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Manpower Inc., a world leader in innovative workforce solutions, warns that multinational companies with operations in China need to improve their talent attraction and retention strategies or face losing out to Chinese private-owned companies in the battle for senior level talent, as local workers begin to favor Chinese private-owned companies.
"China's rapid growth means the talent landscape is changing as non-native companies, previously regarded as highly desirable places to work, are no longer considered the country's best employers," said Jeff Joerres, Manpower Inc. chairman and CEO. "As local firms build stronger employer brands, multinationals will find it increasingly challenging to attract and retain managers. The war for talent will only intensify due to an aging workforce and more foreign companies increasing their focus on the Chinese market."
Manpower's new Fresh Perspectives Paper: Winning in China: Building Talent Competitiveness, based on the findings from the 2010 Foreign and Chinese Private-Owned Companies Talent Competitiveness Survey, shows that of job seekers who wish their next job to be with a Chinese private-owned company, 61 percent of these are at the manager level.
This rapid rise in the appeal of Chinese private-owned companies is due to increasing compensation and benefits packages, more training and learning opportunities, and the perceived "glass ceiling" favoring overseas employees at senior executive level over local talent within foreign companies. Skills shortages in China are most severe among senior managers, according to the 2010 Manpower Talent Shortage Survey.
While 60 percent of human resources managers at foreign companies based in China are already feeling the effects of competition from Chinese private-owned enterprises, few companies are actually doing something to respond to that challenge.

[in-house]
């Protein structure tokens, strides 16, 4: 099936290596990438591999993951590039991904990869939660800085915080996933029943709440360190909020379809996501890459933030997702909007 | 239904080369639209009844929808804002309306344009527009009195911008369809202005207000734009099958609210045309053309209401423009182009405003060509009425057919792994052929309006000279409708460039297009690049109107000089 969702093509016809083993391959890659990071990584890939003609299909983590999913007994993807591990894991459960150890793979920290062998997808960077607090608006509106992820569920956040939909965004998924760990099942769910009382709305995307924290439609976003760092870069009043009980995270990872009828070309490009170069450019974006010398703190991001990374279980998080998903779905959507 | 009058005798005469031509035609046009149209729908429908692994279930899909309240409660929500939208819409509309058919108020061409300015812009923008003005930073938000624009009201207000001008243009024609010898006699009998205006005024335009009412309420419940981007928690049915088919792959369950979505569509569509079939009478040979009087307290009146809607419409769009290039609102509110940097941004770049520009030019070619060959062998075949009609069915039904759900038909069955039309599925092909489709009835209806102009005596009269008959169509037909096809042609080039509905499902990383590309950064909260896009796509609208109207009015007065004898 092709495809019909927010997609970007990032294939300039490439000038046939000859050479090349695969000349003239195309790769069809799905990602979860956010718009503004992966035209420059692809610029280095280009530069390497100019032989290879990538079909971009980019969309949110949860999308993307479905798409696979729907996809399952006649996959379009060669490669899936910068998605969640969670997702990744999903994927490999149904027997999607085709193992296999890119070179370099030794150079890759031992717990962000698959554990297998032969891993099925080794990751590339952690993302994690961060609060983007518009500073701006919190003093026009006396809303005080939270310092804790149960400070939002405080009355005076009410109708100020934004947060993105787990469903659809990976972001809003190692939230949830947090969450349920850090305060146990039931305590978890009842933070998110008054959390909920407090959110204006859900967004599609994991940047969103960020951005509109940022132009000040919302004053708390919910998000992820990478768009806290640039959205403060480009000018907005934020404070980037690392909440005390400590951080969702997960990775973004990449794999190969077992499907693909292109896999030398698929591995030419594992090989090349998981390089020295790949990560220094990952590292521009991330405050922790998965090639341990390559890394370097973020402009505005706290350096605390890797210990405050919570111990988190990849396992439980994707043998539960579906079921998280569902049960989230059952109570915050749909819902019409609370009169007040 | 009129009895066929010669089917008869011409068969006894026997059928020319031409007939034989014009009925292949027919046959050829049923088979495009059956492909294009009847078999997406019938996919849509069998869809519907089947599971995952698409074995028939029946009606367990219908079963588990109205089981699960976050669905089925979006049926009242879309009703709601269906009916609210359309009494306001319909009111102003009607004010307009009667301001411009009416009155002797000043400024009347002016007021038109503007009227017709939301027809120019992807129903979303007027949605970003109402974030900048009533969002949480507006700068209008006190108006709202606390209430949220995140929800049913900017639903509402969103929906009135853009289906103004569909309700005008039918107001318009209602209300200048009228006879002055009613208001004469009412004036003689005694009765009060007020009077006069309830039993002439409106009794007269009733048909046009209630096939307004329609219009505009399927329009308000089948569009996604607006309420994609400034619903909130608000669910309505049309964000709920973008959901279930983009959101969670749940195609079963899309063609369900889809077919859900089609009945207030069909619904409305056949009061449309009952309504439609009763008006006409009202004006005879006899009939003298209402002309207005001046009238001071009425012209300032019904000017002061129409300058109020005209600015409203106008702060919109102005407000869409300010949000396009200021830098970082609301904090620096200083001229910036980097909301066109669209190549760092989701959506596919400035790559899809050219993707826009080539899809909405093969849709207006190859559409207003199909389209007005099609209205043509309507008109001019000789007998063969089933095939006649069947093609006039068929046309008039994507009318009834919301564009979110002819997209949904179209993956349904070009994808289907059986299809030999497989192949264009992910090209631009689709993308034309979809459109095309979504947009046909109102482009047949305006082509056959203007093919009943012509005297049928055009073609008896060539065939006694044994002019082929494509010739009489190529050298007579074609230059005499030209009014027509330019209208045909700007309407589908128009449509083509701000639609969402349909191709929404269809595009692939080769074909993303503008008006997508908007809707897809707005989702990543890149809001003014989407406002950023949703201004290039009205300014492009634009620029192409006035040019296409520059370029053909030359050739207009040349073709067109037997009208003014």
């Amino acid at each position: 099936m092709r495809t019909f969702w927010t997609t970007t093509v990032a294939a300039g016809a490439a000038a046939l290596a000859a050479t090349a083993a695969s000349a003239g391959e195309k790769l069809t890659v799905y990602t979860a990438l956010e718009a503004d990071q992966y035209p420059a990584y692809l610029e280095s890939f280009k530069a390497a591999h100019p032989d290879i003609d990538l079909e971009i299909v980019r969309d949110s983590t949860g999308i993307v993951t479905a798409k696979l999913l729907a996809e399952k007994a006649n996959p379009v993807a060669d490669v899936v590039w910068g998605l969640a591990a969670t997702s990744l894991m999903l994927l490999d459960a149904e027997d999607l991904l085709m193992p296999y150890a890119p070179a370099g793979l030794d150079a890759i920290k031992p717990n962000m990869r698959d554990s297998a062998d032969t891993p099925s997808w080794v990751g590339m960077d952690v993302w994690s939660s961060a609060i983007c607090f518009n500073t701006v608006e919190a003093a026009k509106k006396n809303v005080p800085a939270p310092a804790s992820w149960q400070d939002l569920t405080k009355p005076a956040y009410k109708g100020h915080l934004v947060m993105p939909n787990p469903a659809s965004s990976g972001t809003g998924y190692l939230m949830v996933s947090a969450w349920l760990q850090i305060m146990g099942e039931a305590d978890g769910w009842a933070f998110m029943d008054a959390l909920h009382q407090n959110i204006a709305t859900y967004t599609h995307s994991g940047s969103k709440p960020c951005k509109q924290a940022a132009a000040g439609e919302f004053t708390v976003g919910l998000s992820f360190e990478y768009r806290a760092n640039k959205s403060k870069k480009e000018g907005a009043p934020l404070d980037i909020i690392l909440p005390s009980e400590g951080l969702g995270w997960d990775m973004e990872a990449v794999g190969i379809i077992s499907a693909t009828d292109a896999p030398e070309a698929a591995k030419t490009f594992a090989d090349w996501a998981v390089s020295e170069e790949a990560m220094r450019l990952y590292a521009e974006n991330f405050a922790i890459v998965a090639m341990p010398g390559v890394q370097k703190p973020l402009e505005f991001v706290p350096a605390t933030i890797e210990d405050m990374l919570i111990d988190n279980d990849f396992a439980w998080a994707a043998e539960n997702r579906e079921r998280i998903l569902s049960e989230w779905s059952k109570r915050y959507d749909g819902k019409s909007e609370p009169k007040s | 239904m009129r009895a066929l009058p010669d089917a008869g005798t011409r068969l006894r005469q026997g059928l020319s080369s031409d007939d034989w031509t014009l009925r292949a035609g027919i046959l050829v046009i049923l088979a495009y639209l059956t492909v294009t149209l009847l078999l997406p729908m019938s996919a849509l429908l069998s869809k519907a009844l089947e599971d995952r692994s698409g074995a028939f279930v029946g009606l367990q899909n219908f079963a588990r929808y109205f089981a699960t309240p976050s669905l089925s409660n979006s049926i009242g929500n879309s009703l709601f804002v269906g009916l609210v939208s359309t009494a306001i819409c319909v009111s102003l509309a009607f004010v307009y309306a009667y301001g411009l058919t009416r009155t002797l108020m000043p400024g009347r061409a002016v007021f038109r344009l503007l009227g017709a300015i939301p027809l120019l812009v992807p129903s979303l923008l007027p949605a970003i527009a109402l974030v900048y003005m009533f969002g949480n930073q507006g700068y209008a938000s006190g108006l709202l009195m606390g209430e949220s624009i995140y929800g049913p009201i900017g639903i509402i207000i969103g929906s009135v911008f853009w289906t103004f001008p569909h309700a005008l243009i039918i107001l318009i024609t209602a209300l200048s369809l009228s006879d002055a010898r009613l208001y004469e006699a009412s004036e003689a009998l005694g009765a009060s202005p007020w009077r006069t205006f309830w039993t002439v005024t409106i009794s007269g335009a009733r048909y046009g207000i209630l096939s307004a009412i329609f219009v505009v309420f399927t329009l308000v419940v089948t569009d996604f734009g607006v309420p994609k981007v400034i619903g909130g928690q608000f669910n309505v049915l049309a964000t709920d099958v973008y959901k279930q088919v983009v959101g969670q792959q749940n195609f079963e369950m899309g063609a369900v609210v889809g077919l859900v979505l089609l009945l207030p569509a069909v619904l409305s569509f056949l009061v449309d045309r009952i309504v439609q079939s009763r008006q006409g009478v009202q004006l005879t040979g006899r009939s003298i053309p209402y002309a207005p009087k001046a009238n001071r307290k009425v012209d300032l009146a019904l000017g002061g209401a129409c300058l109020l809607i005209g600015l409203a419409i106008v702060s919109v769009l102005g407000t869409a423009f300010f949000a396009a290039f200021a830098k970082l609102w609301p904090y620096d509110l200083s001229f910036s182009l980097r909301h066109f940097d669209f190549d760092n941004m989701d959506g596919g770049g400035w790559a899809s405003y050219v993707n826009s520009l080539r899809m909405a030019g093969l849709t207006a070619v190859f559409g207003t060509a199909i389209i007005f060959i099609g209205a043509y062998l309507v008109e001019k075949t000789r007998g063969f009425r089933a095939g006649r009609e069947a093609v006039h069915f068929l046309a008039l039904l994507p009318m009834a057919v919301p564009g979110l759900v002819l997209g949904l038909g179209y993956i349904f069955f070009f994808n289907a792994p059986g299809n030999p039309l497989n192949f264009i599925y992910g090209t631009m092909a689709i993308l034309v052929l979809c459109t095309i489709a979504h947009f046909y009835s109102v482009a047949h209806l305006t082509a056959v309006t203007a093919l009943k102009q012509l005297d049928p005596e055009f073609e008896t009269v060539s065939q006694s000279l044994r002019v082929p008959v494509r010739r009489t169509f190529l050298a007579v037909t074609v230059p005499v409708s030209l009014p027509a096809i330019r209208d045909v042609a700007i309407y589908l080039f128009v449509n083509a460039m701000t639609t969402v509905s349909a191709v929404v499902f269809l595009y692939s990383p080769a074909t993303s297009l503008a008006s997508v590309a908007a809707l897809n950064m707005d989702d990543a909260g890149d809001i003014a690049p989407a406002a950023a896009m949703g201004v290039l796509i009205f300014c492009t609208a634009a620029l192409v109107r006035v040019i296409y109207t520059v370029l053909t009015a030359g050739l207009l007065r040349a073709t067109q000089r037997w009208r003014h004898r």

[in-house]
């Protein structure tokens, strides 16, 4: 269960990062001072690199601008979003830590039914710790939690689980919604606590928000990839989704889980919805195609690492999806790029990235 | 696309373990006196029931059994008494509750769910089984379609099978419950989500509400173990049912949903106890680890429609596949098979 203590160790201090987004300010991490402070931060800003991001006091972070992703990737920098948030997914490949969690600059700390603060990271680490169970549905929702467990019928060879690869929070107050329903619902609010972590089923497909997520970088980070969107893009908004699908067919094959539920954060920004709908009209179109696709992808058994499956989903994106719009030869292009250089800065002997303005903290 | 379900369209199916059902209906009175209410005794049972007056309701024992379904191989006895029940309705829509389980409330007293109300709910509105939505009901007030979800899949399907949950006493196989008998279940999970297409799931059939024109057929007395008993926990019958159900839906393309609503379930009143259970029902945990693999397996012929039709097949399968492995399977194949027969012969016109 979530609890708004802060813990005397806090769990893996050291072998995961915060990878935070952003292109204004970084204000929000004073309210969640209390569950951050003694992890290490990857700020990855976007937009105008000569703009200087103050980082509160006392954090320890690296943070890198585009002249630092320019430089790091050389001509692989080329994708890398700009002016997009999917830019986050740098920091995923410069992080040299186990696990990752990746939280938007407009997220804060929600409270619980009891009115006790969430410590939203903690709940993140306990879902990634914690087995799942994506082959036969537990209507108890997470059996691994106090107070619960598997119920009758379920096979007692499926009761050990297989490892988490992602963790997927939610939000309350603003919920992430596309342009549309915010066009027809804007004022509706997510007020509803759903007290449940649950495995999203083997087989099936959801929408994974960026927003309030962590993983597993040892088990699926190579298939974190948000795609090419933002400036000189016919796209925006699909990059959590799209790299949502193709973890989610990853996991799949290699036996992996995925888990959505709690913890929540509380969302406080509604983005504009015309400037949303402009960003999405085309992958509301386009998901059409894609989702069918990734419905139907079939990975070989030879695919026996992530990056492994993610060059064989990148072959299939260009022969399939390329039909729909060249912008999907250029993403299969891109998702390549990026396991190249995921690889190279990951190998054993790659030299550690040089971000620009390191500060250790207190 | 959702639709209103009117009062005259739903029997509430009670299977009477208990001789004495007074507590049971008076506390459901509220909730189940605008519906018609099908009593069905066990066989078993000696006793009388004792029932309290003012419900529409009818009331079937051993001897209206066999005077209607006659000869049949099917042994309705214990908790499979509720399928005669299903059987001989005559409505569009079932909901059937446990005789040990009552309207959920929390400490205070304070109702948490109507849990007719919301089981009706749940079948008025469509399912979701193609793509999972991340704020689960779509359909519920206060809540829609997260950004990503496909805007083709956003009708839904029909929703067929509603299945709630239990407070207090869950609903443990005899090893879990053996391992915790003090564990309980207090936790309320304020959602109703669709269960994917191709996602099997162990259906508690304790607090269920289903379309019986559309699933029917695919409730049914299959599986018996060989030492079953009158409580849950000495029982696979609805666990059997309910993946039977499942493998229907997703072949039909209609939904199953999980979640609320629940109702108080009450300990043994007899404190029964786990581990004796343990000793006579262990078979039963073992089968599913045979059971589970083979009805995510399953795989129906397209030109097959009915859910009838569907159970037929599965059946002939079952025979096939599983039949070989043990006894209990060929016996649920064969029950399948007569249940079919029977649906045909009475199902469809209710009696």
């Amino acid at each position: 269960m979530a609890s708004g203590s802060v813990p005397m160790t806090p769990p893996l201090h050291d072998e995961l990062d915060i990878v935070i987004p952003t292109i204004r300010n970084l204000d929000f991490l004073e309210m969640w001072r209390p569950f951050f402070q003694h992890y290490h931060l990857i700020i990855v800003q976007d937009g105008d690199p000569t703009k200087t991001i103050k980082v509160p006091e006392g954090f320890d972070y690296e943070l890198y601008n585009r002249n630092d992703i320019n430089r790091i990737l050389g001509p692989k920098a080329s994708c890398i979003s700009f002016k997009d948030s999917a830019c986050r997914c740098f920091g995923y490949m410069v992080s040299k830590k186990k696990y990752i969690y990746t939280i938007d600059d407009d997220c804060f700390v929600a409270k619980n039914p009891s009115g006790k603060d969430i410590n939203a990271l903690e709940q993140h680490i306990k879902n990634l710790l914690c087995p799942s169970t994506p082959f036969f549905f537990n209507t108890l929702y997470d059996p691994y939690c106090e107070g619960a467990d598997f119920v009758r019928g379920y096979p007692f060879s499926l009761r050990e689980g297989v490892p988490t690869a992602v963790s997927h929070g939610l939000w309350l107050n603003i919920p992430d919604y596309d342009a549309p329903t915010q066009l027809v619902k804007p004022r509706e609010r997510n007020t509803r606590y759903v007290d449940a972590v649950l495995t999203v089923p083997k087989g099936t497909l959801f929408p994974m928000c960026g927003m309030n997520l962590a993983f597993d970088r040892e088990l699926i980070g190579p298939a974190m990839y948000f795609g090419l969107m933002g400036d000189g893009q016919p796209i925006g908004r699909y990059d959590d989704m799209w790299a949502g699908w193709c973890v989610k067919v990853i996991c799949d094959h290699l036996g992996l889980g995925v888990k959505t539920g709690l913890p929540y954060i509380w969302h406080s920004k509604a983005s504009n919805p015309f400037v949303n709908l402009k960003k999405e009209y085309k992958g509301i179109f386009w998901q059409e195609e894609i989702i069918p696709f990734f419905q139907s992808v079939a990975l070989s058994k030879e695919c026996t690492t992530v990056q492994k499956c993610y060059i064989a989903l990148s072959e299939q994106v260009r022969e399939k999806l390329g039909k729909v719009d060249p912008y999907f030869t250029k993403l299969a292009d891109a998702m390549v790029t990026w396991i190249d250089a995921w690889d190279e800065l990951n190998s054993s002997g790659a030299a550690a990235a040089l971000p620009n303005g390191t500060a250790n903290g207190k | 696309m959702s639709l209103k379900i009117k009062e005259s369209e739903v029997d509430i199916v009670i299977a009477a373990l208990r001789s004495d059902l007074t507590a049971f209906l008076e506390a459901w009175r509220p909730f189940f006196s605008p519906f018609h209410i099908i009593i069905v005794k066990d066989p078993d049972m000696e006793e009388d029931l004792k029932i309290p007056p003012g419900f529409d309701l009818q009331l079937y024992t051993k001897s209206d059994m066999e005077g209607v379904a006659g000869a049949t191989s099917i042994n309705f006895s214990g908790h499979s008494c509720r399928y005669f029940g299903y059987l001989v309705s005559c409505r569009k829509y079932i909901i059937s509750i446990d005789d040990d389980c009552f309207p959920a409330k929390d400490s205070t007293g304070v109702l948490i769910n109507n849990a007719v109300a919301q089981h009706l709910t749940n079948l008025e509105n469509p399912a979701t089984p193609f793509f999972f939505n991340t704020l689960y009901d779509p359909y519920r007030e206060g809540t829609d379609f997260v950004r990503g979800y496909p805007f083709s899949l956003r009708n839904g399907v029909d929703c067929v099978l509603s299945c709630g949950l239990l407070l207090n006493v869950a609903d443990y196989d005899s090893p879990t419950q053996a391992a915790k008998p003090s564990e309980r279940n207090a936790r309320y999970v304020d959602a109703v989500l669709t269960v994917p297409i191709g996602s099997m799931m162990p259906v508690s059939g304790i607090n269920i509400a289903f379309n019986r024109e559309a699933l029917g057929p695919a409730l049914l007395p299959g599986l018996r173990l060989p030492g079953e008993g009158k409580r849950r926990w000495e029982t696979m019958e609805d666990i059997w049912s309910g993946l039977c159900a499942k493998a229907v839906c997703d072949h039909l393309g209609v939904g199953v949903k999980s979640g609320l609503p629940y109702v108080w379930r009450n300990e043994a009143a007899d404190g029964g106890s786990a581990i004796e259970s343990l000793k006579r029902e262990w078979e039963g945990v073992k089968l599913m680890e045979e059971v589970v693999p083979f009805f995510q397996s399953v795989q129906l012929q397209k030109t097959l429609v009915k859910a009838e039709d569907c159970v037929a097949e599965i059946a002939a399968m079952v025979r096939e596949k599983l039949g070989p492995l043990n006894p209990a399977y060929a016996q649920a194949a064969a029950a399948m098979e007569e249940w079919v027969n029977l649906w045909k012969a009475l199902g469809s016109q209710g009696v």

Manpower advises multinationals to leverage human resources as strategic partners, aligning their workforce strategy with their business strategy to ensure they have the talent needed for business expansion. They must ensure local executives receive pay parity with their foreign counterparts, as inequalities have a serious negative impact on local employees' motivation to work for foreign-owned companies, especially as Chinese private-owned companies now offer more attractive remuneration packages.
While attractive compensation packages are important, managerial personnel often put an even higher premium on training and development opportunities. As Chinese-owned firms put more focus on career development, foreign companies must respond to this challenge by leveraging the advantages they have, such as offering high performers the chance to experience working in a different country, as well as committing to employee development.
"China has long been seen as a land of opportunity for foreign companies, but business leaders need to make sure that developing a workforce strategy that is agile enough to be future-proof and allows them to achieve their business objectives is at the top of their agendas," added Joerres. "Foreign-owned companies operating in China need to adapt their talent strategies to protect their employer brand and ensure a healthy talent pipeline to execute their business strategy."
Despite their progress, Chinese private-owned companies still face challenges to lure the best talent. They lag foreign-owned companies in terms of having a strong employer brand and compelling corporate culture. Management at Chinese companies has traditionally been extremely hierarchical and they also have difficulty retaining foreign talent. Targeted strategies for retaining non-native managers should take into account the importance of cultural fit.
As China continues to undergo rapid growth, both foreign and Chinese private-owned companies will need to adapt in order to stay ahead. Employers must be alert to the shifts in China's economy and understand the challenges as well as opportunities that this will bring, as the companies who implement the best talent strategies will differentiate themselves and gain a competitive advantage.